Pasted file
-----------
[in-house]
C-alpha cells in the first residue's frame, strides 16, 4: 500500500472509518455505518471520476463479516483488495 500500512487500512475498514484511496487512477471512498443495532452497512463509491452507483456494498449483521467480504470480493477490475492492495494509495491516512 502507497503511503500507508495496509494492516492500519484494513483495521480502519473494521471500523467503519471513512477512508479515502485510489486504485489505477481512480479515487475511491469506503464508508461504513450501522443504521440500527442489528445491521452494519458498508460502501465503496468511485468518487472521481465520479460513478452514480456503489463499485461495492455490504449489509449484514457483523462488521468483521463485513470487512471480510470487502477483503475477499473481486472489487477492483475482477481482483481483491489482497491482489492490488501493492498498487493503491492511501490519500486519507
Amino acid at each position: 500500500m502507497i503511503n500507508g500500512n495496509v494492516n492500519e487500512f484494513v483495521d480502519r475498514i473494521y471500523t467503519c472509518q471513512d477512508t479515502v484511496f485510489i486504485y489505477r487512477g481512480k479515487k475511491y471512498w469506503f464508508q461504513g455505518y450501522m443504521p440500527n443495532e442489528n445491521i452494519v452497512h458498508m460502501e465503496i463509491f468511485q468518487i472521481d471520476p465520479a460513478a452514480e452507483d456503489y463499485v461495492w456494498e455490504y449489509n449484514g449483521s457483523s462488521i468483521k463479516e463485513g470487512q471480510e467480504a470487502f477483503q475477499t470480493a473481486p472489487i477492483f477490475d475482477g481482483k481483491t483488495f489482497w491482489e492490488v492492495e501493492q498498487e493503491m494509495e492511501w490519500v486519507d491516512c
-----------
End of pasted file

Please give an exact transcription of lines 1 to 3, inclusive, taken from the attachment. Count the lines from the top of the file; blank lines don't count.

[in-house]
C-alpha cells in the first residue's frame, strides 16, 4: 500500500472509518455505518471520476463479516483488495 500500512487500512475498514484511496487512477471512498443495532452497512463509491452507483456494498449483521467480504470480493477490475492492495494509495491516512 502507497503511503500507508495496509494492516492500519484494513483495521480502519473494521471500523467503519471513512477512508479515502485510489486504485489505477481512480479515487475511491469506503464508508461504513450501522443504521440500527442489528445491521452494519458498508460502501465503496468511485468518487472521481465520479460513478452514480456503489463499485461495492455490504449489509449484514457483523462488521468483521463485513470487512471480510470487502477483503475477499473481486472489487477492483475482477481482483481483491489482497491482489492490488501493492498498487493503491492511501490519500486519507
Amino acid at each position: 500500500m502507497i503511503n500507508g500500512n495496509v494492516n492500519e487500512f484494513v483495521d480502519r475498514i473494521y471500523t467503519c472509518q471513512d477512508t479515502v484511496f485510489i486504485y489505477r487512477g481512480k479515487k475511491y471512498w469506503f464508508q461504513g455505518y450501522m443504521p440500527n443495532e442489528n445491521i452494519v452497512h458498508m460502501e465503496i463509491f468511485q468518487i472521481d471520476p465520479a460513478a452514480e452507483d456503489y463499485v461495492w456494498e455490504y449489509n449484514g449483521s457483523s462488521i468483521k463479516e463485513g470487512q471480510e467480504a470487502f477483503q475477499t470480493a473481486p472489487i477492483f477490475d475482477g481482483k481483491t483488495f489482497w491482489e492490488v492492495e501493492q498498487e493503491m494509495e492511501w490519500v486519507d491516512c